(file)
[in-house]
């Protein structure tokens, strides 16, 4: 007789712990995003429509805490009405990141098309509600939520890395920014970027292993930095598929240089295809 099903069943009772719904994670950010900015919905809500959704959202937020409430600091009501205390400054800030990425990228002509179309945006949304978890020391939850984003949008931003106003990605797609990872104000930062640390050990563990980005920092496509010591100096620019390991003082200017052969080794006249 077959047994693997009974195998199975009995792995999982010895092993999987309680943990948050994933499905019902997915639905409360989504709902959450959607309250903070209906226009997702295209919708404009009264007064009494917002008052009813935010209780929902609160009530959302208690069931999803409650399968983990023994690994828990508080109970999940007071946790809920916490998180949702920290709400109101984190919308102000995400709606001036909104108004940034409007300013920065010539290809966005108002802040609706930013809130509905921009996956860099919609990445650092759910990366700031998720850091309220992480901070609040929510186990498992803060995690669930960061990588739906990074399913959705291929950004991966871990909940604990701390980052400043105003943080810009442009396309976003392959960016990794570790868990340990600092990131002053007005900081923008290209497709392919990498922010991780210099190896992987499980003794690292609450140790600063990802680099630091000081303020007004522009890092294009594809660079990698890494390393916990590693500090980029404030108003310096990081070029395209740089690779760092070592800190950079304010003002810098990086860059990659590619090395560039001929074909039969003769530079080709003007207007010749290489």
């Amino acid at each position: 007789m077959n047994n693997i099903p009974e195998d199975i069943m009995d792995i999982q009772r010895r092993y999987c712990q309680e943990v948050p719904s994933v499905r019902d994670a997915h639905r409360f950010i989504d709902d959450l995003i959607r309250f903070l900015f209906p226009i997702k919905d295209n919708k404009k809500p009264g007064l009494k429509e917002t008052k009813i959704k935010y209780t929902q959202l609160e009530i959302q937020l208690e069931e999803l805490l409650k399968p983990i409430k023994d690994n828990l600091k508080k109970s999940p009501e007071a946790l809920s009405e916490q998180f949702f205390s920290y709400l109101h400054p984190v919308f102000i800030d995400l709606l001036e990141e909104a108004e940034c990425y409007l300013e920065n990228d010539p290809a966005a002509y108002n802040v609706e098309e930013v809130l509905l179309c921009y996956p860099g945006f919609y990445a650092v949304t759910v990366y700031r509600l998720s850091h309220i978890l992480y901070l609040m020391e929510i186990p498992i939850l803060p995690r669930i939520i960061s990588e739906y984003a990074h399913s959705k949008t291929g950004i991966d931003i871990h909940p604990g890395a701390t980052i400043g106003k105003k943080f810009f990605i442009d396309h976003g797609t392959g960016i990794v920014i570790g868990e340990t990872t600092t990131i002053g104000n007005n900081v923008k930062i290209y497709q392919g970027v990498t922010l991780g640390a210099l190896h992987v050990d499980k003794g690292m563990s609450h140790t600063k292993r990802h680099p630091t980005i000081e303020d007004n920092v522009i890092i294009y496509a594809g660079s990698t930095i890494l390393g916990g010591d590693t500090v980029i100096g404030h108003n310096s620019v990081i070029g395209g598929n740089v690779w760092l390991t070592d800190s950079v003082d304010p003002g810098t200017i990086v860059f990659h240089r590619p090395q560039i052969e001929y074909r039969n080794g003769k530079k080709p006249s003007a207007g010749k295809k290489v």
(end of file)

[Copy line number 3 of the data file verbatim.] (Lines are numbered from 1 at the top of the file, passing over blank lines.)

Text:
């Amino acid at each position: 007789m077959n047994n693997i099903p009974e195998d199975i069943m009995d792995i999982q009772r010895r092993y999987c712990q309680e943990v948050p719904s994933v499905r019902d994670a997915h639905r409360f950010i989504d709902d959450l995003i959607r309250f903070l900015f209906p226009i997702k919905d295209n919708k404009k809500p009264g007064l009494k429509e917002t008052k009813i959704k935010y209780t929902q959202l609160e009530i959302q937020l208690e069931e999803l805490l409650k399968p983990i409430k023994d690994n828990l600091k508080k109970s999940p009501e007071a946790l809920s009405e916490q998180f949702f205390s920290y709400l109101h400054p984190v919308f102000i800030d995400l709606l001036e990141e909104a108004e940034c990425y409007l300013e920065n990228d010539p290809a966005a002509y108002n802040v609706e098309e930013v809130l509905l179309c921009y996956p860099g945006f919609y990445a650092v949304t759910v990366y700031r509600l998720s850091h309220i978890l992480y901070l609040m020391e929510i186990p498992i939850l803060p995690r669930i939520i960061s990588e739906y984003a990074h399913s959705k949008t291929g950004i991966d931003i871990h909940p604990g890395a701390t980052i400043g106003k105003k943080f810009f990605i442009d396309h976003g797609t392959g960016i990794v920014i570790g868990e340990t990872t600092t990131i002053g104000n007005n900081v923008k930062i290209y497709q392919g970027v990498t922010l991780g640390a210099l190896h992987v050990d499980k003794g690292m563990s609450h140790t600063k292993r990802h680099p630091t980005i000081e303020d007004n920092v522009i890092i294009y496509a594809g660079s990698t930095i890494l390393g916990g010591d590693t500090v980029i100096g404030h108003n310096s620019v990081i070029g395209g598929n740089v690779w760092l390991t070592d800190s950079v003082d304010p003002g810098t200017i990086v860059f990659h240089r590619p090395q560039i052969e001929y074909r039969n080794g003769k530079k080709p006249s003007a207007g010749k295809k290489v």